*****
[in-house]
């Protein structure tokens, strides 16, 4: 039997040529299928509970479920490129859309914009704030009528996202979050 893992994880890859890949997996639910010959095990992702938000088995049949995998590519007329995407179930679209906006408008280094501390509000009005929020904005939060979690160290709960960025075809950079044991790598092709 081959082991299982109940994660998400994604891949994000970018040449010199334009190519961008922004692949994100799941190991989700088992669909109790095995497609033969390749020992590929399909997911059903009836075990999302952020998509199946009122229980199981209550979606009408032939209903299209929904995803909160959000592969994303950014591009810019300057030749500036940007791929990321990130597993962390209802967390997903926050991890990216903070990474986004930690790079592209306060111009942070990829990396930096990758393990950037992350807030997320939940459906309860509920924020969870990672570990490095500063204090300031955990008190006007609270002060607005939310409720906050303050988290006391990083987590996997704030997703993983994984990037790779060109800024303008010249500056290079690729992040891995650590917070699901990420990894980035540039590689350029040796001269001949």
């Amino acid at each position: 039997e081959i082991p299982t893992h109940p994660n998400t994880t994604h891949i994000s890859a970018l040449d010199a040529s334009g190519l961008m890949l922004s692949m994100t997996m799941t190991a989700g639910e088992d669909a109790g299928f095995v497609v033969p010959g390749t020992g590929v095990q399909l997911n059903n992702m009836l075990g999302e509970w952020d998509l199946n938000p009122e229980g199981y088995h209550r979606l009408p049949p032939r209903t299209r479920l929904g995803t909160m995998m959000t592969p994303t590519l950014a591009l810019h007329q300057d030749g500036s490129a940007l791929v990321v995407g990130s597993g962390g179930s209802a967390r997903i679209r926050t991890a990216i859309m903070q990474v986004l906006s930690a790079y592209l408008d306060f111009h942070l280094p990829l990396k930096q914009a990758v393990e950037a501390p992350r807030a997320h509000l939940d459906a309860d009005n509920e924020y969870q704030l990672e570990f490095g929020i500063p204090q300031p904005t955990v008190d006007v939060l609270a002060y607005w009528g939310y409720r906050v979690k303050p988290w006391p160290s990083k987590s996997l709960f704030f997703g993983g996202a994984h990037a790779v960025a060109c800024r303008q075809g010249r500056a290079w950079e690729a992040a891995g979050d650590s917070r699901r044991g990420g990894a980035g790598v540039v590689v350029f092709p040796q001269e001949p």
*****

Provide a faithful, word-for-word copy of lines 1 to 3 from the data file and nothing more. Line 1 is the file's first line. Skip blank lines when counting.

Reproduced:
[in-house]
């Protein structure tokens, strides 16, 4: 039997040529299928509970479920490129859309914009704030009528996202979050 893992994880890859890949997996639910010959095990992702938000088995049949995998590519007329995407179930679209906006408008280094501390509000009005929020904005939060979690160290709960960025075809950079044991790598092709 081959082991299982109940994660998400994604891949994000970018040449010199334009190519961008922004692949994100799941190991989700088992669909109790095995497609033969390749020992590929399909997911059903009836075990999302952020998509199946009122229980199981209550979606009408032939209903299209929904995803909160959000592969994303950014591009810019300057030749500036940007791929990321990130597993962390209802967390997903926050991890990216903070990474986004930690790079592209306060111009942070990829990396930096990758393990950037992350807030997320939940459906309860509920924020969870990672570990490095500063204090300031955990008190006007609270002060607005939310409720906050303050988290006391990083987590996997704030997703993983994984990037790779060109800024303008010249500056290079690729992040891995650590917070699901990420990894980035540039590689350029040796001269001949």
């Amino acid at each position: 039997e081959i082991p299982t893992h109940p994660n998400t994880t994604h891949i994000s890859a970018l040449d010199a040529s334009g190519l961008m890949l922004s692949m994100t997996m799941t190991a989700g639910e088992d669909a109790g299928f095995v497609v033969p010959g390749t020992g590929v095990q399909l997911n059903n992702m009836l075990g999302e509970w952020d998509l199946n938000p009122e229980g199981y088995h209550r979606l009408p049949p032939r209903t299209r479920l929904g995803t909160m995998m959000t592969p994303t590519l950014a591009l810019h007329q300057d030749g500036s490129a940007l791929v990321v995407g990130s597993g962390g179930s209802a967390r997903i679209r926050t991890a990216i859309m903070q990474v986004l906006s930690a790079y592209l408008d306060f111009h942070l280094p990829l990396k930096q914009a990758v393990e950037a501390p992350r807030a997320h509000l939940d459906a309860d009005n509920e924020y969870q704030l990672e570990f490095g929020i500063p204090q300031p904005t955990v008190d006007v939060l609270a002060y607005w009528g939310y409720r906050v979690k303050p988290w006391p160290s990083k987590s996997l709960f704030f997703g993983g996202a994984h990037a790779v960025a060109c800024r303008q075809g010249r500056a290079w950079e690729a992040a891995g979050d650590s917070r699901r044991g990420g990894a980035g790598v540039v590689v350029f092709p040796q001269e001949p």